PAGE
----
A humble person is not jealous of another’s accomplishments and talents but rejoices in the successes of others. Make a copy of the following figures and cut them out. Place the figure titled “Myself” on the floor; then put the figure titled “Another Person” directly below it. Ask which figure is larger. Reverse the positions of the figures and ask which one looks larger. Then hold the figures side by side to show that they are actually the same size. Point out that no person is more important than another person, even when it may appear that he or she is. Help the children understand that we are all sons and daughters of God and are all equally important.
Read and discuss the following quotation from President Gordon B. Hinckley, fifteenth President of the Church:
“There is something of divinity within each of you. … Every one of you was endowed by your Father in Heaven with a tremendous capacity to do good in the world. …
“Some of you may feel that you are not as attractive … as you would like to be. Rise above any such feelings. …
“You need never feel inferior. You need never feel that you were born without talents or without opportunities to give them expression. Cultivate whatever talents you have, and they will grow. …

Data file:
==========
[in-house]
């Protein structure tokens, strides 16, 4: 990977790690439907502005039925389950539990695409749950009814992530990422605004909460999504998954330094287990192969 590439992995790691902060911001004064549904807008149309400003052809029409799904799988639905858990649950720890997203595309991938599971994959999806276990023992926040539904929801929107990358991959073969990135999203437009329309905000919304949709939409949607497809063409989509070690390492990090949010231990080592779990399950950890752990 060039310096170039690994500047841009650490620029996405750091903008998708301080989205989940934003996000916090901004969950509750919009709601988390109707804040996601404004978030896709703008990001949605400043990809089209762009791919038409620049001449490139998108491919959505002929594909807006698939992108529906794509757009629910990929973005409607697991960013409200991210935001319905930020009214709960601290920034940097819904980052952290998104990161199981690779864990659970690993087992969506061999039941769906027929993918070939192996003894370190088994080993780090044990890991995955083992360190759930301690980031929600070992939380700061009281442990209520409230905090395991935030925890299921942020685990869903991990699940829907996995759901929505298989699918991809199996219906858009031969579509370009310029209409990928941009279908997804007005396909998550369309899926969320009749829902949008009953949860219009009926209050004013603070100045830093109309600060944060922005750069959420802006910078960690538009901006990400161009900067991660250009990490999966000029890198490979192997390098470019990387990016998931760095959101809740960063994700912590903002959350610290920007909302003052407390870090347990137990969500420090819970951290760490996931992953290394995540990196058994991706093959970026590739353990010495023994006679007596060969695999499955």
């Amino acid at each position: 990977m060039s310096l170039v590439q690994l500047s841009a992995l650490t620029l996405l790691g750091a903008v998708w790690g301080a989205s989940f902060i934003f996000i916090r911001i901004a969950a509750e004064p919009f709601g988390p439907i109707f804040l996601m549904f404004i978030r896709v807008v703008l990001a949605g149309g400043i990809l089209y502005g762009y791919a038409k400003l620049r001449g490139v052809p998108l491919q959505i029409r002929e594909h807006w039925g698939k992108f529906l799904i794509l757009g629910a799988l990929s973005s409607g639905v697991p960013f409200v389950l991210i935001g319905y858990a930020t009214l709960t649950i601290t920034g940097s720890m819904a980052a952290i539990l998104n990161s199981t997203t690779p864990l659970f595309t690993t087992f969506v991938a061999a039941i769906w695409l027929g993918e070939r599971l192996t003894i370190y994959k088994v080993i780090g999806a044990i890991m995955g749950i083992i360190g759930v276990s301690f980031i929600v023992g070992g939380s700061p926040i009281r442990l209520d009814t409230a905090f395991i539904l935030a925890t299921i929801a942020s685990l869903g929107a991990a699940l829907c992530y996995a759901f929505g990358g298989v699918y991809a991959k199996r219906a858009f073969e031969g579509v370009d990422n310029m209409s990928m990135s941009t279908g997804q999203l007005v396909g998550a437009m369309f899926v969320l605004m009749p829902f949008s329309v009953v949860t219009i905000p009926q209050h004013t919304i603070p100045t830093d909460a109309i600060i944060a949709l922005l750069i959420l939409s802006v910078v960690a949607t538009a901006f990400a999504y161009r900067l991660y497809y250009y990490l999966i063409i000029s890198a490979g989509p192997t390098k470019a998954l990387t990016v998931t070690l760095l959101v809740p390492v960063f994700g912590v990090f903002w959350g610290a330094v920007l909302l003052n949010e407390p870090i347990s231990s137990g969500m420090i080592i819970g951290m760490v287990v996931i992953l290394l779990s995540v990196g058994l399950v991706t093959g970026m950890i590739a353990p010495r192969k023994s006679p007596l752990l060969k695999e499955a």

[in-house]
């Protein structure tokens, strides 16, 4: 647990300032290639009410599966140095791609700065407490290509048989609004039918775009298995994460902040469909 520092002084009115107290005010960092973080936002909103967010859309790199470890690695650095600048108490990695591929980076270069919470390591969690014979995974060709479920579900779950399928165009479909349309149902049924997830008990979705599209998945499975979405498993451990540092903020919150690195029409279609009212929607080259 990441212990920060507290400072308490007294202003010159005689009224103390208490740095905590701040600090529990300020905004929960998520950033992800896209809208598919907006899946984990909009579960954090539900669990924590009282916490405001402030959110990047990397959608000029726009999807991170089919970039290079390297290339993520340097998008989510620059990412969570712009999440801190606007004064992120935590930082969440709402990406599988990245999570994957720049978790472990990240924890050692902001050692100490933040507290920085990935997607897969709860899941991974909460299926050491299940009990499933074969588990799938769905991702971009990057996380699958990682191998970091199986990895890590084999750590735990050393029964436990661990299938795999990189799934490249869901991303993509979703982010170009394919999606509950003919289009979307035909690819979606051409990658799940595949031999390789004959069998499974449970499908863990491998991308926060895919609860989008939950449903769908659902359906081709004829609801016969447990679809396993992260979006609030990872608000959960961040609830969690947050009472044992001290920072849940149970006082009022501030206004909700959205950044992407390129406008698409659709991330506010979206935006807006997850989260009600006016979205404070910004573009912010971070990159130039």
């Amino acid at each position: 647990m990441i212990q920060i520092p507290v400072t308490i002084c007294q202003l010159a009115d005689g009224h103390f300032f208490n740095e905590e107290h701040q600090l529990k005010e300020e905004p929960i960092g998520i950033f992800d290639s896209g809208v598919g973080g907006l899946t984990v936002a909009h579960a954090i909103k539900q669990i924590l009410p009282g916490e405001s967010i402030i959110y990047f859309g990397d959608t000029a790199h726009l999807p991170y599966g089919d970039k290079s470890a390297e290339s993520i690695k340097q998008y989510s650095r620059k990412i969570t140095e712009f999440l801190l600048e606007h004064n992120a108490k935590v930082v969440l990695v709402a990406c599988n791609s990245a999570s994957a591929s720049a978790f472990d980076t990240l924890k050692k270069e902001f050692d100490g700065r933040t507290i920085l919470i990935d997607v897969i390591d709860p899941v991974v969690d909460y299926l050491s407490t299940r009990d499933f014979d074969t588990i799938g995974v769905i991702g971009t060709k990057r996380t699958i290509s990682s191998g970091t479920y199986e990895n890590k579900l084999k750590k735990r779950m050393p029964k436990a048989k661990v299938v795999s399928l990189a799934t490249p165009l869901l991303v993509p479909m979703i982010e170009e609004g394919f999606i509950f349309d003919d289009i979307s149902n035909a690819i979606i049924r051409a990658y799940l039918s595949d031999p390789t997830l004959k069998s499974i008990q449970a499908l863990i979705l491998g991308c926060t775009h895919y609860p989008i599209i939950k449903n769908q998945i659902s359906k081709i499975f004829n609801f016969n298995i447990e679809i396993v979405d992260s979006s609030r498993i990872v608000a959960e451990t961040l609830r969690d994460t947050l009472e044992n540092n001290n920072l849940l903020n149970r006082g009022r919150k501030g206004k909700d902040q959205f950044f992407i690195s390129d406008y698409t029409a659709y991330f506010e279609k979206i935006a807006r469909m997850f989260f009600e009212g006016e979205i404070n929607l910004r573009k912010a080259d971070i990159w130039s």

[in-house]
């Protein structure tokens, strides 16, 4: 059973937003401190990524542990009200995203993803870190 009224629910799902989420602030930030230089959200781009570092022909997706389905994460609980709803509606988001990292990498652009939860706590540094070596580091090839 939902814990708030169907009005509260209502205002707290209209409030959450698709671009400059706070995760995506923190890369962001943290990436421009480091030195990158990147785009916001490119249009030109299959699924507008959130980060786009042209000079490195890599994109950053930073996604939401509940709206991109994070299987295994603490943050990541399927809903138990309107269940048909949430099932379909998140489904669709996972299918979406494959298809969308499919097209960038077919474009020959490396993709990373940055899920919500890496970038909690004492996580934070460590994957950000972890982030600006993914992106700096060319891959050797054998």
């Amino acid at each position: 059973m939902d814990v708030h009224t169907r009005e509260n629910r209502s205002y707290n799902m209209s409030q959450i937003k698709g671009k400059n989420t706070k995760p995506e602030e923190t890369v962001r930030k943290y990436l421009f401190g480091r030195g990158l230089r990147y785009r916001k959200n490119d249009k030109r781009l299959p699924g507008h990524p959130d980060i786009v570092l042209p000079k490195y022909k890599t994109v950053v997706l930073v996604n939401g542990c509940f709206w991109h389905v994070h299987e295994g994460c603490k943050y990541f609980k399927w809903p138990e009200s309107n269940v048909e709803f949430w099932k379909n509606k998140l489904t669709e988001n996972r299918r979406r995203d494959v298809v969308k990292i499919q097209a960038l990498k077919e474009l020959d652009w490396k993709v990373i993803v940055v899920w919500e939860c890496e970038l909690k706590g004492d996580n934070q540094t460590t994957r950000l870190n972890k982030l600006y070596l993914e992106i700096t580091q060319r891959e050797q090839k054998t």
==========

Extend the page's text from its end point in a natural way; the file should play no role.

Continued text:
“In summary, try a little harder to measure up to the divine within each of you” (“The Light within You,” Ensign, May 1995, p. 99).
Display a picture of Jesus Christ. On the chalkboard write Christ’s Example and Christ’s Atonement. Explain that we look to the life and example of Jesus to know how to live. We look to his Atonement so we can be forgiven of our sins. Looking to Christ will help us find happiness and eternal life. Have the children share some examples from the Savior’s life that we can follow. Ask the children what we need to do to be forgiven of our sins.
Sing or read the words to “Beautiful Savior” (Children’s Songbook, p. 62) or “Be Thou Humble” (Hymns, no. 130).
Invite a child to give the closing prayer.